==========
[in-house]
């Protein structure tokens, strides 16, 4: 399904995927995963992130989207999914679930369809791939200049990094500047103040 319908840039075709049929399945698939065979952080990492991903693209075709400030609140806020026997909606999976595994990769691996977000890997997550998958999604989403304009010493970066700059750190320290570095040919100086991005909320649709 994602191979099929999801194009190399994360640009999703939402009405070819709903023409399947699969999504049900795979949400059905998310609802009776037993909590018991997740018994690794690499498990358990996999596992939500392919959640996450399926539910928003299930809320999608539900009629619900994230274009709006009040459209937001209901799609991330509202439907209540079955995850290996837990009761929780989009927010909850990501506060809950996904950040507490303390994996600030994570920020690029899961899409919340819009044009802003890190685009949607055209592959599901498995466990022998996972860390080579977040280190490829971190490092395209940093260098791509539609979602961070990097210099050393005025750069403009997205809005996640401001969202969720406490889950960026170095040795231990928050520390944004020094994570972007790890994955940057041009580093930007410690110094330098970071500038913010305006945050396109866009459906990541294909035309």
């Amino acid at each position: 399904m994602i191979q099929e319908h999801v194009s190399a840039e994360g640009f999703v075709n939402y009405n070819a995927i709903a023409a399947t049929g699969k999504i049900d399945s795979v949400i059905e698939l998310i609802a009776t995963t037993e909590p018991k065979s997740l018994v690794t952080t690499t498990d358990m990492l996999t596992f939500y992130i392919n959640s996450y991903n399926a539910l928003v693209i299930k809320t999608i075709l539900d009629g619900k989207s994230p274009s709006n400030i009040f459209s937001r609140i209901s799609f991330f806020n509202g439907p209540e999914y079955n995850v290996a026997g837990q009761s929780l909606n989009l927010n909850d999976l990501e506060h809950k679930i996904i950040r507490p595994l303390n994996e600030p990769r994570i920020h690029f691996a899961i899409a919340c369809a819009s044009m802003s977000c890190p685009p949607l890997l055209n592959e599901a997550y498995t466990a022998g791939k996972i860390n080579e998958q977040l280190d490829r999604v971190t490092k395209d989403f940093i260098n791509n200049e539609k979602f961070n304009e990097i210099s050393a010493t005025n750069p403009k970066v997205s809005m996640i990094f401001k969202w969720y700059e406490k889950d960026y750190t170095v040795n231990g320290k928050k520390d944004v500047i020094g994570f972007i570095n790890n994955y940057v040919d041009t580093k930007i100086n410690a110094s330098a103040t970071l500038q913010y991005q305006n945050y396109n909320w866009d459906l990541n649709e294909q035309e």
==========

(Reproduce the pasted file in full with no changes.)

[in-house]
């Protein structure tokens, strides 16, 4: 399904995927995963992130989207999914679930369809791939200049990094500047103040 319908840039075709049929399945698939065979952080990492991903693209075709400030609140806020026997909606999976595994990769691996977000890997997550998958999604989403304009010493970066700059750190320290570095040919100086991005909320649709 994602191979099929999801194009190399994360640009999703939402009405070819709903023409399947699969999504049900795979949400059905998310609802009776037993909590018991997740018994690794690499498990358990996999596992939500392919959640996450399926539910928003299930809320999608539900009629619900994230274009709006009040459209937001209901799609991330509202439907209540079955995850290996837990009761929780989009927010909850990501506060809950996904950040507490303390994996600030994570920020690029899961899409919340819009044009802003890190685009949607055209592959599901498995466990022998996972860390080579977040280190490829971190490092395209940093260098791509539609979602961070990097210099050393005025750069403009997205809005996640401001969202969720406490889950960026170095040795231990928050520390944004020094994570972007790890994955940057041009580093930007410690110094330098970071500038913010305006945050396109866009459906990541294909035309």
């Amino acid at each position: 399904m994602i191979q099929e319908h999801v194009s190399a840039e994360g640009f999703v075709n939402y009405n070819a995927i709903a023409a399947t049929g699969k999504i049900d399945s795979v949400i059905e698939l998310i609802a009776t995963t037993e909590p018991k065979s997740l018994v690794t952080t690499t498990d358990m990492l996999t596992f939500y992130i392919n959640s996450y991903n399926a539910l928003v693209i299930k809320t999608i075709l539900d009629g619900k989207s994230p274009s709006n400030i009040f459209s937001r609140i209901s799609f991330f806020n509202g439907p209540e999914y079955n995850v290996a026997g837990q009761s929780l909606n989009l927010n909850d999976l990501e506060h809950k679930i996904i950040r507490p595994l303390n994996e600030p990769r994570i920020h690029f691996a899961i899409a919340c369809a819009s044009m802003s977000c890190p685009p949607l890997l055209n592959e599901a997550y498995t466990a022998g791939k996972i860390n080579e998958q977040l280190d490829r999604v971190t490092k395209d989403f940093i260098n791509n200049e539609k979602f961070n304009e990097i210099s050393a010493t005025n750069p403009k970066v997205s809005m996640i990094f401001k969202w969720y700059e406490k889950d960026y750190t170095v040795n231990g320290k928050k520390d944004v500047i020094g994570f972007i570095n790890n994955y940057v040919d041009t580093k930007i100086n410690a110094s330098a103040t970071l500038q913010y991005q305006n945050y396109n909320w866009d459906l990541n649709e294909q035309e």